The directors and staff at de la Haye
Engineering have been advising on and supplying accumulator
tanks for a wide variety of renewable and other applications
since 2005. We are renowned as specialists in specifying
accumulator tank systems.
We also have extensive experience in
biomass boiler system design, supply and installation; please
see our dedicated website for all our biomass boiler products
But what is an accumulator tank, and why would I use one?
An accumulator tank or thermal store enables the highest level
of efficiency and flexibility in water-based heating systems for
both commercial and domestic applications.
Manufactured to order in Finland, the Akvaterm accumulator tanks
we supply are highly insulated thermal storage vessels ranging
in standard sizes from 300 to 10,000 litres capacity.
Akvaterm tanks are fully customiseable in terms of connections,
coils, pressure rating, insulation and even size (the latter on Akva models
Their function is to collect and store heat energy from any
source and allow the flexible use of this heat energy, either
directly for space heating or via an internal heat exchanger for
domestic hot water (DHW).
An accumulator tank is the answer for all micro-generation
renewable sources: solar thermal panels, biomass boilers, wind turbines and heat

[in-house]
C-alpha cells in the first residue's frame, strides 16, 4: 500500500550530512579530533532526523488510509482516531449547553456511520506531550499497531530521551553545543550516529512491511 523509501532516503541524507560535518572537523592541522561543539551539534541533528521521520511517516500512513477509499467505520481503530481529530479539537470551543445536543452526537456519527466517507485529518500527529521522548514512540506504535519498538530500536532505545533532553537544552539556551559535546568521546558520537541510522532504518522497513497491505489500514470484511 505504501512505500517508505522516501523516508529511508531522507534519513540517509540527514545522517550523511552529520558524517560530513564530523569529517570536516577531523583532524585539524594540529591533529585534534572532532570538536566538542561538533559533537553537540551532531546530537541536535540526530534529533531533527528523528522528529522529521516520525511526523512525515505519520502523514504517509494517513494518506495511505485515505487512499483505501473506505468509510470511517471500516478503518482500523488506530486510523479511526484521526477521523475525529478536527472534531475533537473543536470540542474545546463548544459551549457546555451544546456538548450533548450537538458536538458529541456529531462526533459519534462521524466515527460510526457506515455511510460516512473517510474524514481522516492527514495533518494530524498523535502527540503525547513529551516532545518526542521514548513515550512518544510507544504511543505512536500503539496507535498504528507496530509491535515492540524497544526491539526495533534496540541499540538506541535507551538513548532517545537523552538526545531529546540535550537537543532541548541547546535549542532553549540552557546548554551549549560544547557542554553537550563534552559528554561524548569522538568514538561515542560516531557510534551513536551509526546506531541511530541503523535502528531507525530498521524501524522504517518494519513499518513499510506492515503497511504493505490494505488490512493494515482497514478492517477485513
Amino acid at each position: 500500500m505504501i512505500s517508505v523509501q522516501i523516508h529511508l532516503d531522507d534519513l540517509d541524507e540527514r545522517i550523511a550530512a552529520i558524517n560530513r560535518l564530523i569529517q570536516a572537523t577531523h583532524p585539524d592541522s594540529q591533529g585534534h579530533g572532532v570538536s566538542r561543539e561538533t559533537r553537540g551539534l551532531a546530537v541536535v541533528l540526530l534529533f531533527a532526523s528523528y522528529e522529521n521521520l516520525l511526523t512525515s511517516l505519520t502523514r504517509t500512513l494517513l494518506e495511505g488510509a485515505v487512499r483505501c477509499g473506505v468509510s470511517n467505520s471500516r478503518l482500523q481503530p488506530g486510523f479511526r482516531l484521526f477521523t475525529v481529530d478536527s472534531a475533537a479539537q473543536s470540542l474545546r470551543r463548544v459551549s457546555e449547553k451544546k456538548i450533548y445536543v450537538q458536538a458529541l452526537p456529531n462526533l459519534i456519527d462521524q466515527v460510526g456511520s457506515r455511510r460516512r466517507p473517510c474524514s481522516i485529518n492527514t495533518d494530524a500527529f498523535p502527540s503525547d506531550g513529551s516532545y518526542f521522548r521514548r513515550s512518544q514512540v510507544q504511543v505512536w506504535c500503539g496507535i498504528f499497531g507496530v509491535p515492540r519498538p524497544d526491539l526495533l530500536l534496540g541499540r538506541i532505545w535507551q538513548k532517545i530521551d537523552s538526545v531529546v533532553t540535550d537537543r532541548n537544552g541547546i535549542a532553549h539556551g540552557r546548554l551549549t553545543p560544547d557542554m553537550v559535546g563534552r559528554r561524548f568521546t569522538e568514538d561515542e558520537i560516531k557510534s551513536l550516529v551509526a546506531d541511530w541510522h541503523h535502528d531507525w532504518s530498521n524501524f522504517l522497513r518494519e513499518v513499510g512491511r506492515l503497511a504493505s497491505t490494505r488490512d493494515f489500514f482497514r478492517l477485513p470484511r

pumps can all be connected to the thermal store,
and if the energy is not needed at the time of generation the
tank will store it for later use.
Akvatmer accumulator tanks are especially suitable as a thermal store
in log boiler or stove systems. Log boilers need to be fired at
high temperature in order to achieve maximum efficiency and
should not be banked down. The accumulator tank is therefore
used to store the heat from at least one firing of a fully
loaded log chamber, allowing use of this heat as required long
after the boiler has completed its firing cycle.
A 'loading' or 'charging' unit (such as the Laddomat 21) is used
to maintain a high return temperature to the boiler and to
'charge' the accumulator tank from the top downwards with high
temperature water, thus creating layering or 'stratification'.
Hot water for heating and DHW is then available soon after
lighting the boiler.